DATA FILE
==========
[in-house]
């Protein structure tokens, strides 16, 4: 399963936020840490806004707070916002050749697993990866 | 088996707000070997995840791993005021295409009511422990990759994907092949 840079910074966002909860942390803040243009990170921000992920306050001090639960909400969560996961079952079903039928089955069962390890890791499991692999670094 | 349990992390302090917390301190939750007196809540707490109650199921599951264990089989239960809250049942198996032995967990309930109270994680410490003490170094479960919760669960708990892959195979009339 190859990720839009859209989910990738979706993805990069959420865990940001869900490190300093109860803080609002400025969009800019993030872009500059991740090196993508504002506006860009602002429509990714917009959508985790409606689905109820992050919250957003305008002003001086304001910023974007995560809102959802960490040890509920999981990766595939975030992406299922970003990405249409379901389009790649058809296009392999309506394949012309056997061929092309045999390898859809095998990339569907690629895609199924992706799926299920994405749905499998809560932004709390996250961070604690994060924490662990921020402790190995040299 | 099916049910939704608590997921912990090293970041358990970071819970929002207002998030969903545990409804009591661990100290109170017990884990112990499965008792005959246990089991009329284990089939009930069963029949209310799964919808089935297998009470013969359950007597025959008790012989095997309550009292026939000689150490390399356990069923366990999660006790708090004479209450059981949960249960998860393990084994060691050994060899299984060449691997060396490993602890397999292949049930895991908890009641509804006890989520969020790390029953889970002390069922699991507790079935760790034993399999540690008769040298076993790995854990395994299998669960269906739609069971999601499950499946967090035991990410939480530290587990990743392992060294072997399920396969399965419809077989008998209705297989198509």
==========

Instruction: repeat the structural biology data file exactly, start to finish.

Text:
[in-house]
């Protein structure tokens, strides 16, 4: 399963936020840490806004707070916002050749697993990866 | 088996707000070997995840791993005021295409009511422990990759994907092949 840079910074966002909860942390803040243009990170921000992920306050001090639960909400969560996961079952079903039928089955069962390890890791499991692999670094 | 349990992390302090917390301190939750007196809540707490109650199921599951264990089989239960809250049942198996032995967990309930109270994680410490003490170094479960919760669960708990892959195979009339 190859990720839009859209989910990738979706993805990069959420865990940001869900490190300093109860803080609002400025969009800019993030872009500059991740090196993508504002506006860009602002429509990714917009959508985790409606689905109820992050919250957003305008002003001086304001910023974007995560809102959802960490040890509920999981990766595939975030992406299922970003990405249409379901389009790649058809296009392999309506394949012309056997061929092309045999390898859809095998990339569907690629895609199924992706799926299920994405749905499998809560932004709390996250961070604690994060924490662990921020402790190995040299 | 099916049910939704608590997921912990090293970041358990970071819970929002207002998030969903545990409804009591661990100290109170017990884990112990499965008792005959246990089991009329284990089939009930069963029949209310799964919808089935297998009470013969359950007597025959008790012989095997309550009292026939000689150490390399356990069923366990999660006790708090004479209450059981949960249960998860393990084994060691050994060899299984060449691997060396490993602890397999292949049930895991908890009641509804006890989520969020790390029953889970002390069922699991507790079935760790034993399999540690008769040298076993790995854990395994299998669960269906739609069971999601499950499946967090035991990410939480530290587990990743392992060294072997399920396969399965419809077989008998209705297989198509």